King Leopold’s Ghost

King Leopold’s Ghost Themes

Themes and Colors
Imperialism Theme Icon
Publicity and Mass Communication Theme Icon
Racism and Human Rights Theme Icon
Indifference and Activism Theme Icon
Historiography and Bias Theme Icon
LitCharts assigns a color and icon to each theme in King Leopold’s Ghost, which you can use to track the themes throughout the work.

King Leopold’s Ghost describes a period of history during which the Western powers—European countries, along with the United States—exerted an unprecedented amount of control over the rest of the world. In the late 19th and early 20th centuries, the Western powers controlled huge territories in Asia, Africa, South America, and Australia, exemplifying a form of statecraft known as imperialism. These imperialist powers claimed to be the rightful owners of the territories they controlled, and they…

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In addition to detailing the history of imperialism, King Leopold’s Ghost studies another important aspect of late 19th and early 20th century political history: the rise of mass communication. Throughout the 19th century, newspaper circulation grew enormously, as did the literacy rate in the Western world. Furthermore, telegraph networks connected different parts of the world, ensuring that news traveled fast. At a time when international mass communication was a relatively new invention…

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The late 19th and early 20th centuries were a time of widespread, normalized racism in Europe and America. Many of the most powerful people in the Western world believed that the native peoples of Africa, Australia, Asia, and the Americas were second-class human beings, or not human beings at all. Even some of the liberals of the era adopted a condescending attitude (an attitude that, by 21st century standards, would seem downright racist) when discussing…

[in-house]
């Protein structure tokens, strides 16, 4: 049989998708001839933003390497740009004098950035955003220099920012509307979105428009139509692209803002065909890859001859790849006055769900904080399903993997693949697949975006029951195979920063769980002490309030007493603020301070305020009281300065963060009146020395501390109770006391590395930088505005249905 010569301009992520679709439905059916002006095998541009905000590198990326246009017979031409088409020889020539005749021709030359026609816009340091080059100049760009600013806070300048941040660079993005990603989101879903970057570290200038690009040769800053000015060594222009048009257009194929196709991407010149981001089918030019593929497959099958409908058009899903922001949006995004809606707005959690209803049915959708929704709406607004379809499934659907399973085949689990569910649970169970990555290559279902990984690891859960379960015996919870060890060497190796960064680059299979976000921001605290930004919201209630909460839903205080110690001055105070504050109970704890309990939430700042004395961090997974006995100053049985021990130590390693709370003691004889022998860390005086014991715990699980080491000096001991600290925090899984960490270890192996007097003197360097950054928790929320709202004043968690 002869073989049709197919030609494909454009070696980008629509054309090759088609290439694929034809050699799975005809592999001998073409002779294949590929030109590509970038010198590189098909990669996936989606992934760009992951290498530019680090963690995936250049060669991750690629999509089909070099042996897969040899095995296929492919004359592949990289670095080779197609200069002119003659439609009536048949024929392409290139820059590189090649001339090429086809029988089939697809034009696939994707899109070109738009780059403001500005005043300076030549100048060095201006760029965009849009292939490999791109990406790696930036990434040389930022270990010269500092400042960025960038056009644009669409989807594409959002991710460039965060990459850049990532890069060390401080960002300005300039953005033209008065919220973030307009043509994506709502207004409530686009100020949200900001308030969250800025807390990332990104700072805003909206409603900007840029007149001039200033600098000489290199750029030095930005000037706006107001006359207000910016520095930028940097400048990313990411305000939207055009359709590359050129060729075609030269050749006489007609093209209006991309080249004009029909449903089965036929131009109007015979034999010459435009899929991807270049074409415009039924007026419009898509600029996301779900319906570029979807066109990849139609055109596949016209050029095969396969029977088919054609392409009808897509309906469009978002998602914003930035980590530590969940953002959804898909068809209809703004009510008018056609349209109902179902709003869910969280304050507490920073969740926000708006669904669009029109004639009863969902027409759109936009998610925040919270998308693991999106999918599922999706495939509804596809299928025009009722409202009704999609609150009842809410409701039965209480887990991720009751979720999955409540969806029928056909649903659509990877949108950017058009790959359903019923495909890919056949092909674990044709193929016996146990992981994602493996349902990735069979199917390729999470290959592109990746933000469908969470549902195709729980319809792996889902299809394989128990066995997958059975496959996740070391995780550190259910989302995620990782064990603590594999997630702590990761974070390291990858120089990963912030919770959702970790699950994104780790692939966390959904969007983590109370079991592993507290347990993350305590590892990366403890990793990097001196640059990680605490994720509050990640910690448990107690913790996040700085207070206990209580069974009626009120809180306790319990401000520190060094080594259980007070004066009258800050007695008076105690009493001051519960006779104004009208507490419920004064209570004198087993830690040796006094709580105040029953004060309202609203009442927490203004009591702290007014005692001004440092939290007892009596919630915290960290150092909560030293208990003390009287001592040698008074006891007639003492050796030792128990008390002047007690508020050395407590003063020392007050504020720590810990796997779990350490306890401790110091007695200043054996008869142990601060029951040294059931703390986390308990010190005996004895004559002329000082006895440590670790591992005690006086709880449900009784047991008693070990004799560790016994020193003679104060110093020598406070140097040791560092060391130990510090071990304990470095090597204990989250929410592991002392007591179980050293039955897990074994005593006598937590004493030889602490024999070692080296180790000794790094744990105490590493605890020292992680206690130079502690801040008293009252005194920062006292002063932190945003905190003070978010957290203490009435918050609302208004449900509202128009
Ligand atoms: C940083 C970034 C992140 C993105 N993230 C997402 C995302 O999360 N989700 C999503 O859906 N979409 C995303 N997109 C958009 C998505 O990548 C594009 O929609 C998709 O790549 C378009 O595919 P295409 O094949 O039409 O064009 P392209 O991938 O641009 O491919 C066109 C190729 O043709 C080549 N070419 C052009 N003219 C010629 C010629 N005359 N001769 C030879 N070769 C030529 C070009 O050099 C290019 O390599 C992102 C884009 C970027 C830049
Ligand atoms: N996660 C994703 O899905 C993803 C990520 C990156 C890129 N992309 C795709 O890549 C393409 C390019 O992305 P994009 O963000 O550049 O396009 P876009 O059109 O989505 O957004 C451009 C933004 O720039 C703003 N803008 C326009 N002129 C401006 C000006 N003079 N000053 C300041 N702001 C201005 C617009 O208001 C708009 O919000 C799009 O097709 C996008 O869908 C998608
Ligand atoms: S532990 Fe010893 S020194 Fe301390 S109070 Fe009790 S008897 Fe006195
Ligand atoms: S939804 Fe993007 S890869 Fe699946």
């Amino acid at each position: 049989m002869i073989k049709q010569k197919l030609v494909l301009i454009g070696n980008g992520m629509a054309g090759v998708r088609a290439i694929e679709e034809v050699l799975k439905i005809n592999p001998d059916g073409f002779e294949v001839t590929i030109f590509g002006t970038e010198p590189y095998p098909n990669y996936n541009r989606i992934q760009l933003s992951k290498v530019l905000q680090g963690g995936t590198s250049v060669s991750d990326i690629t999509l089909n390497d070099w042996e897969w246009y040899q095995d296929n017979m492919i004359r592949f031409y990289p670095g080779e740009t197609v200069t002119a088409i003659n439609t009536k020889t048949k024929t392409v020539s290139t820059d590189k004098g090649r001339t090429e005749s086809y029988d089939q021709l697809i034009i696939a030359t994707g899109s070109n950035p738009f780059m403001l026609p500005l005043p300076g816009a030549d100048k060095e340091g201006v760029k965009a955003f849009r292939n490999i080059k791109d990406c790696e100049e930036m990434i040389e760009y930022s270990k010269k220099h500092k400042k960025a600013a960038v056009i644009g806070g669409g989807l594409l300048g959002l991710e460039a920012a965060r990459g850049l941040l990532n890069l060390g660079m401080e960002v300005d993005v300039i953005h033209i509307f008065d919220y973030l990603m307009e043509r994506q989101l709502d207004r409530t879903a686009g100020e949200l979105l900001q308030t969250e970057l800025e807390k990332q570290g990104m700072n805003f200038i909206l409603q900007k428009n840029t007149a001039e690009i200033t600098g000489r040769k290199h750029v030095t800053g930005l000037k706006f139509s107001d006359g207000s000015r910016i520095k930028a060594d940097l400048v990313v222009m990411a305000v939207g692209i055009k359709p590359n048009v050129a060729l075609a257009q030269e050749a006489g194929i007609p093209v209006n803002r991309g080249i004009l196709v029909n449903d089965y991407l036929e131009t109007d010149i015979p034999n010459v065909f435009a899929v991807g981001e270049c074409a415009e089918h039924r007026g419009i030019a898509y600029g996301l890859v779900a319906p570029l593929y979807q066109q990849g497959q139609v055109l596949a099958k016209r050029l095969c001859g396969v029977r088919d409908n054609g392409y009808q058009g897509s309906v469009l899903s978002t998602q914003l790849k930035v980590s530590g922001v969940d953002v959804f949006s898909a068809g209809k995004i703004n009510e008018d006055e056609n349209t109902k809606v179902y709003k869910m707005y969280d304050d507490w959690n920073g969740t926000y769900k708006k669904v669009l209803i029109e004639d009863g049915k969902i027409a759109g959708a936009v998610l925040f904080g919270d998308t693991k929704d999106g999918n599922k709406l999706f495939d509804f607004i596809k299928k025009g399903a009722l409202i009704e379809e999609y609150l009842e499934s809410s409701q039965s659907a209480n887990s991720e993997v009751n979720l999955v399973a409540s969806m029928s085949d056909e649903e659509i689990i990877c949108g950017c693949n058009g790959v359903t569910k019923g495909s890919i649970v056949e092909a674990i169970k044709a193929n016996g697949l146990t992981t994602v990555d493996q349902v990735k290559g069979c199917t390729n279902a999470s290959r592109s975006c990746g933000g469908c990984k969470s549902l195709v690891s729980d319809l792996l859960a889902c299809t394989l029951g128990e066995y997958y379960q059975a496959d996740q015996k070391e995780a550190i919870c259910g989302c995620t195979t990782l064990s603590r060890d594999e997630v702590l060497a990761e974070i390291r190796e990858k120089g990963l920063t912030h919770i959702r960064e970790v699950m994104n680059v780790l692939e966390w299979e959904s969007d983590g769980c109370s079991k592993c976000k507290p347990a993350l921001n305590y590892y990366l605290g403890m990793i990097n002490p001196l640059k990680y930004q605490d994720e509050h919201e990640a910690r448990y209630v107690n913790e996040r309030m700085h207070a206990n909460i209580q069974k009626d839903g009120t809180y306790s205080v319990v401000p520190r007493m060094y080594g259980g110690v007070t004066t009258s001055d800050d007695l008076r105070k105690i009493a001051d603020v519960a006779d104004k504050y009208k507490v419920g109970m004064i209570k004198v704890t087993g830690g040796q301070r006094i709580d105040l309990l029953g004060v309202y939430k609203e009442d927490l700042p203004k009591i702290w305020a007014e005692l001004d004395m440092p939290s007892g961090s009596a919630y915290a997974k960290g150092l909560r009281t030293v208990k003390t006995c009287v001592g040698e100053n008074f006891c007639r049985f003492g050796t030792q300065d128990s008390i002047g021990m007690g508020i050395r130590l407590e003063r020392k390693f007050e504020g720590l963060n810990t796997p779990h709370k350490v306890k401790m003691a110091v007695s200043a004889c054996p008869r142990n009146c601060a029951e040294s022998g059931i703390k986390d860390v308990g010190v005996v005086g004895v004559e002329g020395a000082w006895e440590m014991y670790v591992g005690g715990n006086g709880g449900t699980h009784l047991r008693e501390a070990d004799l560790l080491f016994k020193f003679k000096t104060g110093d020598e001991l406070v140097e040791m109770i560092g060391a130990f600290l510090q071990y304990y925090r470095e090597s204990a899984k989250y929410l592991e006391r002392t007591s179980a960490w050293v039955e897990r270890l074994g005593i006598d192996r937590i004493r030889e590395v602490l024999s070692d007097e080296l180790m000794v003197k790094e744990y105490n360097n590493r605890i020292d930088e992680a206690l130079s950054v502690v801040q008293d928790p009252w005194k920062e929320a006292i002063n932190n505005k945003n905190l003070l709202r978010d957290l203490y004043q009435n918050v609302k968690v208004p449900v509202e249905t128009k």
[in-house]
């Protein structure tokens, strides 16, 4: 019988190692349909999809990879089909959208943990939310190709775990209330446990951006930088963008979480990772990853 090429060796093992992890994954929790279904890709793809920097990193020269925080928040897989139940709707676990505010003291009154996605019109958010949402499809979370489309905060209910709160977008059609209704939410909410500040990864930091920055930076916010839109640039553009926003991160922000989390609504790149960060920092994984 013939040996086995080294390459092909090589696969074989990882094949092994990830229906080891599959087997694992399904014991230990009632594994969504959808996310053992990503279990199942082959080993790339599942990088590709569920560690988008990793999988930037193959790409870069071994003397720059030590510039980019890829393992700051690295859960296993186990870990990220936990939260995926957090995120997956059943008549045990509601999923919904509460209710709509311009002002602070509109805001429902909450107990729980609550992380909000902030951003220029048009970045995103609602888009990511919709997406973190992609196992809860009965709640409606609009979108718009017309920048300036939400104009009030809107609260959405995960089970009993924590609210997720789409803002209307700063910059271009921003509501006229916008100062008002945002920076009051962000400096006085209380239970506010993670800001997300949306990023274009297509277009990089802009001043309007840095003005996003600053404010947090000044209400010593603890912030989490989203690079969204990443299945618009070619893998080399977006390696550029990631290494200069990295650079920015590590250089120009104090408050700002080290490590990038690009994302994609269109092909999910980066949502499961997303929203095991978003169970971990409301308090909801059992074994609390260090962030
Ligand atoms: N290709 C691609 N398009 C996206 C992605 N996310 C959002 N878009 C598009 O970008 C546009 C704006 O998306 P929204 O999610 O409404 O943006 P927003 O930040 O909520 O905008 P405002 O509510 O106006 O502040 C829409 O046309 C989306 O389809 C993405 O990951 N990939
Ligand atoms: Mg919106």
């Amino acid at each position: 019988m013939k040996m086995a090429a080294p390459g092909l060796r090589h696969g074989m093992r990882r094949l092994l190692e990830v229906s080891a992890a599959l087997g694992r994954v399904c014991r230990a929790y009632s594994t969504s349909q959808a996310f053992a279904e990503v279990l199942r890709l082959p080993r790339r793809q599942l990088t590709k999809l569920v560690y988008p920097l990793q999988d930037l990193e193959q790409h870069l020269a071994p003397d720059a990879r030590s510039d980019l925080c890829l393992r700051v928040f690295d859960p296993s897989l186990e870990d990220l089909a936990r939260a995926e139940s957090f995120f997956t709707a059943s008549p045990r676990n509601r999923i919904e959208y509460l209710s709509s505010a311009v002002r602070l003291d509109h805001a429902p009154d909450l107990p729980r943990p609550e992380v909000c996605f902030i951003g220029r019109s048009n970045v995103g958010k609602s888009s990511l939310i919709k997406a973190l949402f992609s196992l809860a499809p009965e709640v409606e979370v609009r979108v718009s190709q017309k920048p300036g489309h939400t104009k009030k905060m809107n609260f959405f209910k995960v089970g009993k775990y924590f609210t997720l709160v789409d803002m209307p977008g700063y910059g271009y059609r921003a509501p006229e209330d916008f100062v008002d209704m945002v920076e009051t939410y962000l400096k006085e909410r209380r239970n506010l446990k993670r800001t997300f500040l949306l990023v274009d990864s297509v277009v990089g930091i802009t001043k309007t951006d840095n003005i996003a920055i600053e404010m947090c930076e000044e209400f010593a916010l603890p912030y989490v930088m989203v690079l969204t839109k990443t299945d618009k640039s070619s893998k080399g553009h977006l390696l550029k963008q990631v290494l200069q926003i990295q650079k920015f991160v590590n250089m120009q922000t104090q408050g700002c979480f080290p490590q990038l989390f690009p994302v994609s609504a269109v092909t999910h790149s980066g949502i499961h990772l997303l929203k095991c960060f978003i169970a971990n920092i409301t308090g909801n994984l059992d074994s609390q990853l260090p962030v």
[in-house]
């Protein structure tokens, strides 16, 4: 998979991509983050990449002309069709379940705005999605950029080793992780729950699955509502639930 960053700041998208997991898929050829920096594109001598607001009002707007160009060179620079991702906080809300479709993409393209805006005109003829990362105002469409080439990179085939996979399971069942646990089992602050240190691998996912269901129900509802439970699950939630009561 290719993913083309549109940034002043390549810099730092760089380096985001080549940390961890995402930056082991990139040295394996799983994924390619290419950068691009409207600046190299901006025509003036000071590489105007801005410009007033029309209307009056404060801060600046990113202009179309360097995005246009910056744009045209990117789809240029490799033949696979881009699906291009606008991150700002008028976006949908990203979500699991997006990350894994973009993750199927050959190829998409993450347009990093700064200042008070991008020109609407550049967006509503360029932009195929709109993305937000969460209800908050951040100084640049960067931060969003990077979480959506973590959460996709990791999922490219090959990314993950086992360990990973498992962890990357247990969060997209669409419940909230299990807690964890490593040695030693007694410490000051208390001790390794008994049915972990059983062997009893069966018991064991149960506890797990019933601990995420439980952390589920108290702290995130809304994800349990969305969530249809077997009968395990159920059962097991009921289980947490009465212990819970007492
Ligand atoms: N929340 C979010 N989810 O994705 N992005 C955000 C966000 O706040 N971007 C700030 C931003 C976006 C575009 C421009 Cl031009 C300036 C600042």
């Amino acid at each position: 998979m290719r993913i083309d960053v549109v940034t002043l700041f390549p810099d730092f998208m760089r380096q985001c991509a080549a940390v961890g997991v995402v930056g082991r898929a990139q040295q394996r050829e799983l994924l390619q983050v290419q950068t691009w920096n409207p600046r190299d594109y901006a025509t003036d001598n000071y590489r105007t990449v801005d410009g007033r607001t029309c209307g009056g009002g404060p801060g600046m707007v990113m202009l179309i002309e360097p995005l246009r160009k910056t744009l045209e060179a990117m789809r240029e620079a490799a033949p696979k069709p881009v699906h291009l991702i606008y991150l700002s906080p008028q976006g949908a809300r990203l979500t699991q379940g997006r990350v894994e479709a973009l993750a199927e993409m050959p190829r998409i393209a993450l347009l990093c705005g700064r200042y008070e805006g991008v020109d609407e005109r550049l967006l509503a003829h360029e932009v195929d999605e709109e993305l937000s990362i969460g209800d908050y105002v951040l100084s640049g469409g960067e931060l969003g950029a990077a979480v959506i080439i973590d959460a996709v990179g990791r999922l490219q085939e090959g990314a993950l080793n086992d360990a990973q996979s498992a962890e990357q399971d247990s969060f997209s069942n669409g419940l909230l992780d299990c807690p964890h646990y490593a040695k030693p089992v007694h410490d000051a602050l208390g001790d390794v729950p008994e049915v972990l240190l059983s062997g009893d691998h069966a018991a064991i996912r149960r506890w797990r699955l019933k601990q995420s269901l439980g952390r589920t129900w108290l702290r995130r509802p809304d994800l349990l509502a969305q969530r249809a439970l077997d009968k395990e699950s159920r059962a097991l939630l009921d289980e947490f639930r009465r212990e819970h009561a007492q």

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Throughout King Leopold’s Ghost, Hochschild tries to answer a profound question: why did millions of educated, “civilized” people who had heard about the cruelty in the Congo sit back and do nothing? Hochschild offers many different reasons: the racism of America and Western Europe at the time, the “mythology” of imperialism, the sophisticated publicity maneuvers of King Leopold II, etc. In the end, though, Hochschild keeps coming back to the same disturbing truth…

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King Leopold’s Ghost isn’t just a work of history; it’s a meditation on historiography, the study of how primary sources are interpreted, reinterpreted, and shaped into a supposedly “true” version of the past. In the course of examining the history of the Belgian occupation of the Congo, Hochschild asks a series of important questions. First, which people from the era of the Belgian occupation had the luxury of writing down their accounts of what happened…

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